Your collection showcases enormous imagination and inventiveness yet manages to remain grounded in story and the details of everyday life. How have you learned to exercise such restraint while working with wild ideas? How do you keep your concepts and premises from running away with things?

What helps keep these ideas from running away from the story I want to tell is that I’m mostly interested in the characters and the details of their every day lives, in how these lives must continue functioning in the face of the apocalypse or total body paralyzation or the purchase of a unicorn, how these things don’t ever really take away the deep-seated problems or concerns facing these people, their relationships with each other, and in fact might make them worse.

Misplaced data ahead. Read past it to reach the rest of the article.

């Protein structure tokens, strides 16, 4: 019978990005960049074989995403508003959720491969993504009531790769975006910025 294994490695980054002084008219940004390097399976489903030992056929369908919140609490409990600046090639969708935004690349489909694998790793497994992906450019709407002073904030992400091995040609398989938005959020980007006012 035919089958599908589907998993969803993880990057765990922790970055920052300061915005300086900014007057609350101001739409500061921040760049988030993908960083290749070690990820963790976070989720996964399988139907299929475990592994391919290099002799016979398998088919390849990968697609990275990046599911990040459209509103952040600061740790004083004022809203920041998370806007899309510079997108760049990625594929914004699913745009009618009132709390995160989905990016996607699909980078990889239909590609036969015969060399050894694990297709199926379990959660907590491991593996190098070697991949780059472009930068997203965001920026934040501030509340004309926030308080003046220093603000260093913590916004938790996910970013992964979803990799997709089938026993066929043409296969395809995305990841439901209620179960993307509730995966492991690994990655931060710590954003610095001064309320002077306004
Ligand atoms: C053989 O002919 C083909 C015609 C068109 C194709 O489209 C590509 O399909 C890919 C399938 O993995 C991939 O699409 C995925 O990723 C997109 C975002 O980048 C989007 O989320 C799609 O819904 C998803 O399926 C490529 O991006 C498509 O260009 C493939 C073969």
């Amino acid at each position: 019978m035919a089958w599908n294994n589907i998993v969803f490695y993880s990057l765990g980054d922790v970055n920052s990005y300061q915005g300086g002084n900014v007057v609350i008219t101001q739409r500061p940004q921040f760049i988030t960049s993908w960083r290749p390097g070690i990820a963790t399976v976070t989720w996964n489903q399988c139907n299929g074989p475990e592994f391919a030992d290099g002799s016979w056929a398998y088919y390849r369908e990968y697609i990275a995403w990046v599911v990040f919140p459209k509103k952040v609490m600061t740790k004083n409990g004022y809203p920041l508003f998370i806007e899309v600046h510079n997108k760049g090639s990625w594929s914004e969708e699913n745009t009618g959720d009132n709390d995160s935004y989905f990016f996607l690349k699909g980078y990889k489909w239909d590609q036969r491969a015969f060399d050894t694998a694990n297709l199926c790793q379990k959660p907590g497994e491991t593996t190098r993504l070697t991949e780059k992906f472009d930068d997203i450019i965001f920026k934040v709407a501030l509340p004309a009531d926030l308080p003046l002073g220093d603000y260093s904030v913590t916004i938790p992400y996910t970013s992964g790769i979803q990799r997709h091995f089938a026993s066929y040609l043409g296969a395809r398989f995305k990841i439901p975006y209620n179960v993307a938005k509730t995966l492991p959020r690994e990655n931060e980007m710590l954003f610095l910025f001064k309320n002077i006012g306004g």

Do you write stories to explore ideas or do you come up with ideas in order to write stories? Is this a false binary?

I’ll plead the third (option). I do both. I’ll write a story based on an idea and sometimes I start a story without any idea but a character or a line in mind, and then as the story moves forward, I’ll recognize ideas I’ve explored in the past or that are new ideas but pretty clearly present in hindsight. Take “Pilot”. I had the idea while traveling a lot for work that I felt like I was on a plane constantly and that I wouldn’t ever not be on a plane and then played around the idea of how I would act or how a person would act if actually in that situation. But also a lot of what’s going on in this story—looking back at it now—there’s a strong sense of stasis, of circling, and looking back at that time—I had recently left New York and my circle of friends, had been having difficulties working with my literary agent, felt myself stuck in a distant and barren suburb of Houston, in a job that wasn’t fulfilling, was little more than work — I mean, looking back at that moment in my life, it’s almost more surprising that I didn’t write twenty stories about circling a city in an airplane.